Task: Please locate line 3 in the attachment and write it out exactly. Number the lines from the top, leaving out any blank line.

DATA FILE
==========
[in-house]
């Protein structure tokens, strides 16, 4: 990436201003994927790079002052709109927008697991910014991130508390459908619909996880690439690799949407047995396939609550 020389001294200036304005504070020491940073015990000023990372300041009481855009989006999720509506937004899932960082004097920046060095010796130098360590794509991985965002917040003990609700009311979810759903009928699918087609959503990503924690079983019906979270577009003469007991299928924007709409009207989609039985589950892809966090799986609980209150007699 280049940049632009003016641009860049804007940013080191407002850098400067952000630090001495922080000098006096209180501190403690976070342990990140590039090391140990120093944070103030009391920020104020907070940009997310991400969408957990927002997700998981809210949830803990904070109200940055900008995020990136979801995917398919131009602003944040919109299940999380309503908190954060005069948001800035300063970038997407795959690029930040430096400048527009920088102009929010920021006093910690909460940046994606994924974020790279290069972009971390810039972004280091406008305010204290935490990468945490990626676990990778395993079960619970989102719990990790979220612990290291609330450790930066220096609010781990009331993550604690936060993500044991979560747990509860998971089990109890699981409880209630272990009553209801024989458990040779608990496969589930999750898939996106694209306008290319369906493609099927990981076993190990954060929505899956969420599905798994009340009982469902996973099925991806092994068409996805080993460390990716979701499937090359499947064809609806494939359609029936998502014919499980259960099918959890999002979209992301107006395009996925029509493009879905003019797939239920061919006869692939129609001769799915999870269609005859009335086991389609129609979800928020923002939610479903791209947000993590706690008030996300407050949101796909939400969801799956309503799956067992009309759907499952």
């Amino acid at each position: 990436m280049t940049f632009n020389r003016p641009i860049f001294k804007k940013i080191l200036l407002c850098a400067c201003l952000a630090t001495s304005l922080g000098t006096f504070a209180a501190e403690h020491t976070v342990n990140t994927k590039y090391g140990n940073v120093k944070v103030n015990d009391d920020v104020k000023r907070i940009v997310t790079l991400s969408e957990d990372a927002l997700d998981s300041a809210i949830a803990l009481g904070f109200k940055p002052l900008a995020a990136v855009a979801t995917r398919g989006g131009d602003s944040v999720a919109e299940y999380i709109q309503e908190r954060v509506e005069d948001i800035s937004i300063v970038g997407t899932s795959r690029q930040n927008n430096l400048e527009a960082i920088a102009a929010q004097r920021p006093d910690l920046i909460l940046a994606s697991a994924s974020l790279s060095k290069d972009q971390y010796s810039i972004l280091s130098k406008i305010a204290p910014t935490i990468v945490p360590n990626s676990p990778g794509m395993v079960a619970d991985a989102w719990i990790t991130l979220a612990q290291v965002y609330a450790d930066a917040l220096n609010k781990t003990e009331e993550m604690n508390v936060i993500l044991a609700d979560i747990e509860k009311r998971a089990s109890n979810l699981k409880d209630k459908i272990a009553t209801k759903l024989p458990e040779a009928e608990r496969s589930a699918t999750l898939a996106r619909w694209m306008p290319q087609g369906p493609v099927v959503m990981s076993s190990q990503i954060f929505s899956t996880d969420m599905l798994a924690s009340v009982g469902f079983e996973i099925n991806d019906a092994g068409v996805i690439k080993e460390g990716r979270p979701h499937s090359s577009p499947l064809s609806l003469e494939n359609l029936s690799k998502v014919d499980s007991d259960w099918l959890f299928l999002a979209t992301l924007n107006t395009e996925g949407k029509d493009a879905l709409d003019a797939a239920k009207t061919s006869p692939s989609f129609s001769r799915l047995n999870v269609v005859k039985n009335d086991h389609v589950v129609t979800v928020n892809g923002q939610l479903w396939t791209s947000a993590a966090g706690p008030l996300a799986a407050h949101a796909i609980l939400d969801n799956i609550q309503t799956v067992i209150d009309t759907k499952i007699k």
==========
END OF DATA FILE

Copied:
């Amino acid at each position: 990436m280049t940049f632009n020389r003016p641009i860049f001294k804007k940013i080191l200036l407002c850098a400067c201003l952000a630090t001495s304005l922080g000098t006096f504070a209180a501190e403690h020491t976070v342990n990140t994927k590039y090391g140990n940073v120093k944070v103030n015990d009391d920020v104020k000023r907070i940009v997310t790079l991400s969408e957990d990372a927002l997700d998981s300041a809210i949830a803990l009481g904070f109200k940055p002052l900008a995020a990136v855009a979801t995917r398919g989006g131009d602003s944040v999720a919109e299940y999380i709109q309503e908190r954060v509506e005069d948001i800035s937004i300063v970038g997407t899932s795959r690029q930040n927008n430096l400048e527009a960082i920088a102009a929010q004097r920021p006093d910690l920046i909460l940046a994606s697991a994924s974020l790279s060095k290069d972009q971390y010796s810039i972004l280091s130098k406008i305010a204290p910014t935490i990468v945490p360590n990626s676990p990778g794509m395993v079960a619970d991985a989102w719990i990790t991130l979220a612990q290291v965002y609330a450790d930066a917040l220096n609010k781990t003990e009331e993550m604690n508390v936060i993500l044991a609700d979560i747990e509860k009311r998971a089990s109890n979810l699981k409880d209630k459908i272990a009553t209801k759903l024989p458990e040779a009928e608990r496969s589930a699918t999750l898939a996106r619909w694209m306008p290319q087609g369906p493609v099927v959503m990981s076993s190990q990503i954060f929505s899956t996880d969420m599905l798994a924690s009340v009982g469902f079983e996973i099925n991806d019906a092994g068409v996805i690439k080993e460390g990716r979270p979701h499937s090359s577009p499947l064809s609806l003469e494939n359609l029936s690799k998502v014919d499980s007991d259960w099918l959890f299928l999002a979209t992301l924007n107006t395009e996925g949407k029509d493009a879905l709409d003019a797939a239920k009207t061919s006869p692939s989609f129609s001769r799915l047995n999870v269609v005859k039985n009335d086991h389609v589950v129609t979800v928020n892809g923002q939610l479903w396939t791209s947000a993590a966090g706690p008030l996300a799986a407050h949101a796909i609980l939400d969801n799956i609550q309503t799956v067992i209150d009309t759907k499952i007699k």